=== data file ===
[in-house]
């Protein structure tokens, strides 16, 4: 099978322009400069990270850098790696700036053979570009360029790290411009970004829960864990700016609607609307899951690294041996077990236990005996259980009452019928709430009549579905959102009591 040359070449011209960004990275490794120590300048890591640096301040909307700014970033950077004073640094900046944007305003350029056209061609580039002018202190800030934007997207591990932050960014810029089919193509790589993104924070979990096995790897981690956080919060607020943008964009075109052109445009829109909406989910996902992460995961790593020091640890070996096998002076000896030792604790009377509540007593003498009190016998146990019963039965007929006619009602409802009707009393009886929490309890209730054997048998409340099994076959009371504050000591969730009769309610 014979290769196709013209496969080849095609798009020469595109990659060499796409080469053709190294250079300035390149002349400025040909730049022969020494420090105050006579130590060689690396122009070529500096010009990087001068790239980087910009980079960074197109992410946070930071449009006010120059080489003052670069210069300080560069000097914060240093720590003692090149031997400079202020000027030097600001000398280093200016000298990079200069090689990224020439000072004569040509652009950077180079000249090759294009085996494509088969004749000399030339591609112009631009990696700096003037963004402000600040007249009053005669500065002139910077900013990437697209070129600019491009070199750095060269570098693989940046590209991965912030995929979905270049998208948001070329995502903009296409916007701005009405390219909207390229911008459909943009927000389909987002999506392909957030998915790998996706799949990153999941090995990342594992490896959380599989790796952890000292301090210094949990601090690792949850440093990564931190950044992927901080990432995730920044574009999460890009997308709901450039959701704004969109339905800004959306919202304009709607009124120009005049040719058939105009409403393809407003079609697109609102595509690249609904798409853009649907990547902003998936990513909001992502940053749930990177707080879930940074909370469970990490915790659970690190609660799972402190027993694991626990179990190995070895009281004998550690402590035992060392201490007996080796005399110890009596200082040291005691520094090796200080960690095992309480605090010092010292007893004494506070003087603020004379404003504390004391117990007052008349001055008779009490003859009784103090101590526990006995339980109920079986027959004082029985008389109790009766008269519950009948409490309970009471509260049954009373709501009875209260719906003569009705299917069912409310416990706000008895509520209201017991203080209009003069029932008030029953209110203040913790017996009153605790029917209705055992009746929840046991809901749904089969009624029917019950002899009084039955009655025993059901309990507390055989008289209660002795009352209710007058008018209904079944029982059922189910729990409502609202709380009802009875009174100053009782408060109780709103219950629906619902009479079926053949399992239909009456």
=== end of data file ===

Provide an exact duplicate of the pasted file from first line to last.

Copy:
[in-house]
């Protein structure tokens, strides 16, 4: 099978322009400069990270850098790696700036053979570009360029790290411009970004829960864990700016609607609307899951690294041996077990236990005996259980009452019928709430009549579905959102009591 040359070449011209960004990275490794120590300048890591640096301040909307700014970033950077004073640094900046944007305003350029056209061609580039002018202190800030934007997207591990932050960014810029089919193509790589993104924070979990096995790897981690956080919060607020943008964009075109052109445009829109909406989910996902992460995961790593020091640890070996096998002076000896030792604790009377509540007593003498009190016998146990019963039965007929006619009602409802009707009393009886929490309890209730054997048998409340099994076959009371504050000591969730009769309610 014979290769196709013209496969080849095609798009020469595109990659060499796409080469053709190294250079300035390149002349400025040909730049022969020494420090105050006579130590060689690396122009070529500096010009990087001068790239980087910009980079960074197109992410946070930071449009006010120059080489003052670069210069300080560069000097914060240093720590003692090149031997400079202020000027030097600001000398280093200016000298990079200069090689990224020439000072004569040509652009950077180079000249090759294009085996494509088969004749000399030339591609112009631009990696700096003037963004402000600040007249009053005669500065002139910077900013990437697209070129600019491009070199750095060269570098693989940046590209991965912030995929979905270049998208948001070329995502903009296409916007701005009405390219909207390229911008459909943009927000389909987002999506392909957030998915790998996706799949990153999941090995990342594992490896959380599989790796952890000292301090210094949990601090690792949850440093990564931190950044992927901080990432995730920044574009999460890009997308709901450039959701704004969109339905800004959306919202304009709607009124120009005049040719058939105009409403393809407003079609697109609102595509690249609904798409853009649907990547902003998936990513909001992502940053749930990177707080879930940074909370469970990490915790659970690190609660799972402190027993694991626990179990190995070895009281004998550690402590035992060392201490007996080796005399110890009596200082040291005691520094090796200080960690095992309480605090010092010292007893004494506070003087603020004379404003504390004391117990007052008349001055008779009490003859009784103090101590526990006995339980109920079986027959004082029985008389109790009766008269519950009948409490309970009471509260049954009373709501009875209260719906003569009705299917069912409310416990706000008895509520209201017991203080209009003069029932008030029953209110203040913790017996009153605790029917209705055992009746929840046991809901749904089969009624029917019950002899009084039955009655025993059901309990507390055989008289209660002795009352209710007058008018209904079944029982059922189910729990409502609202709380009802009875009174100053009782408060109780709103219950629906619902009479079926053949399992239909009456």